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Synopsis

This fantastic book contains the original tales from 1696 of Cinderella (or the Little Glass Slipper), The Sleeping Beauty in the Wood, Little Thumb, The Master Cat (or Puss in Boots), Riquet of the Tuft, Blue Beard, The Fairy and Little Red Riding-hood.

What virtues do these stories possess that have kept them alive for so long a time? They have to some degree stimulated and nourished qualities of supreme worth in individual and social life.

This is a high quality book of the original classic edition from 1696.

This is a freshly published edition of this culturally important work, which is now, at last, again available to you.

Enjoy this classic work. These few paragraphs distill the contents and give you a quick look inside:

Some said that it was an old haunted castle, others that all the witches of the country held their midnight revels there, but the common opinion was that it was an ogres dwelling, and that he carried to it all the little children he could catch, so as to eat them up at his leisure, without [Pg 20]any one being able to follow him, for he alone had the power to make his way through the wood.

...The King, his father, who was a good man, believed him; but his mother could not be persuaded that it was true; and seeing that he went almost every day a-hunting, and that he always had some excuse ready for so doing, though he had been out three or four nights together, she began to suspect that he was married; for he lived thus with the Princess above two whole years, during which they had two children, the elder, a daughter, was named Dawn, and the younger, a son, they called Day, because he was a great deal handsomer than his sister.

...The Ogress knew the voice of the Queen and her children at once, and being furious at having been thus deceived, she gave orders (in a most horrible voice which made everybody tremble) that, next morning by break of day, they should bring into the middle of the great court a large tub filled with toads, vipers, snakes, and all sorts of serpents, in order to have the Queen and her children, the chief cook, his wife and maid, thrown into it, all of whom were to be brought thither with their hands tied behind them.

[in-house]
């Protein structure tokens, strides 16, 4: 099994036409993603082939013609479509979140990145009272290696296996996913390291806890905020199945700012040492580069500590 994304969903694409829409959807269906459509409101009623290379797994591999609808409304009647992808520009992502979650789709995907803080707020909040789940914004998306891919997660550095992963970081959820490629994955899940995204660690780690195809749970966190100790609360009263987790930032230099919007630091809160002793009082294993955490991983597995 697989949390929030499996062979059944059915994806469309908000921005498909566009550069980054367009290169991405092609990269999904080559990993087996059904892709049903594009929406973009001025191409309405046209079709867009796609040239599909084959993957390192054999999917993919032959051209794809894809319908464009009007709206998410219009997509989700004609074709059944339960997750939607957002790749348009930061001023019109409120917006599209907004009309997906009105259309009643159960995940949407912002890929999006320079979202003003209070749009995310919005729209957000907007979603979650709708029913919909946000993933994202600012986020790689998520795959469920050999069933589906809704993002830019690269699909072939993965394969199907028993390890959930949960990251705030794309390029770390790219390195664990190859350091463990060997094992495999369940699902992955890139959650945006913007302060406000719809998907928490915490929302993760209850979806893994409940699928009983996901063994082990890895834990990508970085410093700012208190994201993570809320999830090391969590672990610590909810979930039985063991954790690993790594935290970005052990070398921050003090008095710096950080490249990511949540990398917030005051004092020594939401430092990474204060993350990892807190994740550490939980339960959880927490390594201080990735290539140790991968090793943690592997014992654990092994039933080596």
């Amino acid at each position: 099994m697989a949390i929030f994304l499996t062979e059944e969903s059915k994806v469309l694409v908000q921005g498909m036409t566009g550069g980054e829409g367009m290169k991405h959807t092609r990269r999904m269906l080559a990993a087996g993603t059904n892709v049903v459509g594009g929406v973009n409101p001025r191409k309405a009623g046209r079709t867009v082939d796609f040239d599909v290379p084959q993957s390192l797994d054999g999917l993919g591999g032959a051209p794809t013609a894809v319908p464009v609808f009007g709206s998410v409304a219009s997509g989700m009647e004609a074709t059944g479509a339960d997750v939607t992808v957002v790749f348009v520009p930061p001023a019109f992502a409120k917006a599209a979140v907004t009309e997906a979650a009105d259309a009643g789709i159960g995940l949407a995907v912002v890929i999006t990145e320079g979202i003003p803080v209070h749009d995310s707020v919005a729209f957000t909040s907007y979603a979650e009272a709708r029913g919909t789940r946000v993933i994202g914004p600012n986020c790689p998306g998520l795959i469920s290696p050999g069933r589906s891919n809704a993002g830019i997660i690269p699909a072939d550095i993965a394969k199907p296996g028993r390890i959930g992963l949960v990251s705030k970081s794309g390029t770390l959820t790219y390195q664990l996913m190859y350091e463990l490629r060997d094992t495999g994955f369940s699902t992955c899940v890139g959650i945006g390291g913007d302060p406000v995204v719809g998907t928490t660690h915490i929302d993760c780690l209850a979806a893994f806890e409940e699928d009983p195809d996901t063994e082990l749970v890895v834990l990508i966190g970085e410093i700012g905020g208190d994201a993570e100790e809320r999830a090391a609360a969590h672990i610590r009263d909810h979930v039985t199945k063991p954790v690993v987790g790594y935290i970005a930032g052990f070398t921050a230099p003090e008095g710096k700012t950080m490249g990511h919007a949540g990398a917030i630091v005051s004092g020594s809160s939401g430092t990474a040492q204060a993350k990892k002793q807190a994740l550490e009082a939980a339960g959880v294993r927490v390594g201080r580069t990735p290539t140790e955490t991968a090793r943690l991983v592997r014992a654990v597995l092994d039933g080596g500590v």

...You see plainly that we no longer can give our children food, and I cannot bear to see them die of hunger before my eyes; I am resolved to lose them in the wood to-morrow, which may very easily be done, for, while they amuse themselves in tying up fagots, we have only to run away and leave them without their seeing us.

...Little Thumb, who had observed that the Ogres daughters had crowns of gold upon their heads, and was afraid lest the Ogre should repent his not killing them that evening, got up about midnight, and, taking his brothers bonnets and his own, went very softly and put them upon the heads of the seven little Ogresses, after having taken off their crowns of gold, which he put upon his own head and his brothers, so that the Ogre might take them for his daughters, and his daughters for the little boys whom he wanted to kill.

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